The fiber photometry system records changes in the fluorescence intensity of neurons in a specific brain area to reflect neuronal population activity. R820 has three wave lengths, 410nm, 470nm and 560nm, of which 410 is used to acquire reference signal and eliminate noise.
- Ca2 + and neurotransmitter signal detection
- Study the function of neural circuits
- Explore the mechanisms of neurological diseases
- Develop new fluorescent sensor probe
- Experiment of optical principle
Fiber photometry is a technology to detecting the activity of neurons in the brain nucleus of freely moving animals. It sums up the overall fluorescence of neurons expressing a genetically encoded calcium indicator(GECI) and neurotransmitter probes. It can be used to explore the regulatory mechanisms behind animal behavior.
In fiber photometry, data are collected by analyzing the fluorescence change (ΔF) relative to the initial baseline fluorescence (F) and observing the signal change corresponding to the calcium transient (ΔF/F). These metrics are usually based on fluorophores such as GFP, RFP, tdTomato, mCherry, etc., of which GCaMP is the most common example.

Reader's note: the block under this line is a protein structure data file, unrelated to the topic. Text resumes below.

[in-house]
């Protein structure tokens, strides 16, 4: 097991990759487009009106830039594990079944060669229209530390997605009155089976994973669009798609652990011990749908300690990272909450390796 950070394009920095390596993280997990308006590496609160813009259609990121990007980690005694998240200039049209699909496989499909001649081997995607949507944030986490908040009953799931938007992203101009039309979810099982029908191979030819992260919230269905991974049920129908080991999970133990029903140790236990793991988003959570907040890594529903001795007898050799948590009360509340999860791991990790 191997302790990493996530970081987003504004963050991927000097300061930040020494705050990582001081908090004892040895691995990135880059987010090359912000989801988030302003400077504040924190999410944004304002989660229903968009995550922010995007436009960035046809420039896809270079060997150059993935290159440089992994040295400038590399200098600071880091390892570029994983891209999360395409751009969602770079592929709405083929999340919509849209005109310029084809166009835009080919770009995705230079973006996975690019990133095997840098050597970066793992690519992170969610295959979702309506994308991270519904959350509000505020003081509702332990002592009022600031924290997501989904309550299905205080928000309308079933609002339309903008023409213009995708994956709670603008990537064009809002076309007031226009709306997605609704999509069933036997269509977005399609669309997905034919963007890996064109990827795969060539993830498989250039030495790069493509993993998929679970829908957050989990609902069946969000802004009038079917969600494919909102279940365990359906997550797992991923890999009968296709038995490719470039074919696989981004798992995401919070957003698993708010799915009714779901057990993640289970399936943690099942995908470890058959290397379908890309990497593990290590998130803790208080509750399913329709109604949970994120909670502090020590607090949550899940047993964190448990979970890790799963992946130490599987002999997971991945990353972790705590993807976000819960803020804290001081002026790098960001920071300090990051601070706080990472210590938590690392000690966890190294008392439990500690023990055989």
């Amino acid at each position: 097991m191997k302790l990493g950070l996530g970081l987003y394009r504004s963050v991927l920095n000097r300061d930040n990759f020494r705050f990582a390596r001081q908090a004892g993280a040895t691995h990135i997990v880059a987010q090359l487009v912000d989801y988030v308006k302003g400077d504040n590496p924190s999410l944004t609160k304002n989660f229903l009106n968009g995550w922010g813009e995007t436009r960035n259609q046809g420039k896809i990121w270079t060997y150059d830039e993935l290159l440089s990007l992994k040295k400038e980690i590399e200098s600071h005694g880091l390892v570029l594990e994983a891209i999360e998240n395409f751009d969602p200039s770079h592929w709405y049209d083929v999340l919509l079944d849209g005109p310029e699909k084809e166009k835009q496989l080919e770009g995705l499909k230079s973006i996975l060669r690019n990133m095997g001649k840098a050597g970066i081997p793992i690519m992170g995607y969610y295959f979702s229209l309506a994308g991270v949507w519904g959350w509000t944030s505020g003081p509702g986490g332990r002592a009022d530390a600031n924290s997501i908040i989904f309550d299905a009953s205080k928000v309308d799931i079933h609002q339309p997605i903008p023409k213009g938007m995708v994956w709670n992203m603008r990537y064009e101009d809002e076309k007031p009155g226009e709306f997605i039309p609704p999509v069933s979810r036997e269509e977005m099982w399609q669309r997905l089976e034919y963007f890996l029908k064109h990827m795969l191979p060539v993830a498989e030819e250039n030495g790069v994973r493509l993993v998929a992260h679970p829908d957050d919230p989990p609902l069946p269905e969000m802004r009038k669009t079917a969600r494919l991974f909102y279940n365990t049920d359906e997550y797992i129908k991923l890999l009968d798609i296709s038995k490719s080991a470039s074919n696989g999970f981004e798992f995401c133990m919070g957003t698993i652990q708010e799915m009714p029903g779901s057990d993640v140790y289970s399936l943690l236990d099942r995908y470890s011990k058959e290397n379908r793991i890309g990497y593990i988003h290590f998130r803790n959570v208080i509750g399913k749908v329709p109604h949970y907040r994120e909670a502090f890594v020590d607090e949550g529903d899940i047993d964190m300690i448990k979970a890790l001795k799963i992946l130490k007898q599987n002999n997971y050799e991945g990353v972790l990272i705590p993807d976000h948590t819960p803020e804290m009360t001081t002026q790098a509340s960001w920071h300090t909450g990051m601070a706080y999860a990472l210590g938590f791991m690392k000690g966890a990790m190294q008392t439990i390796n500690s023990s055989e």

In neurons, calcium ions regulate several important processes, including neurotransmitter release and membrane excitability. GCaMP can provide critical insight into calcium dynamics, as GCaMP fluoresces only when bound to calcium ions. Based on similar principles, fiber photometry systems can also detect changes in the concentration of neurotransmitters.
(Neurotransmitter probes – cpEGFP is embedded in a specific neurotransmitter receptor, and the binding of the receptor to the neurotransmitter triggers a conformational change in the receptor to convert to a fluorescent signal, and this genetically encodable probe is expressed in cells or mouse brain by viral injection, transfection, and other technical means.)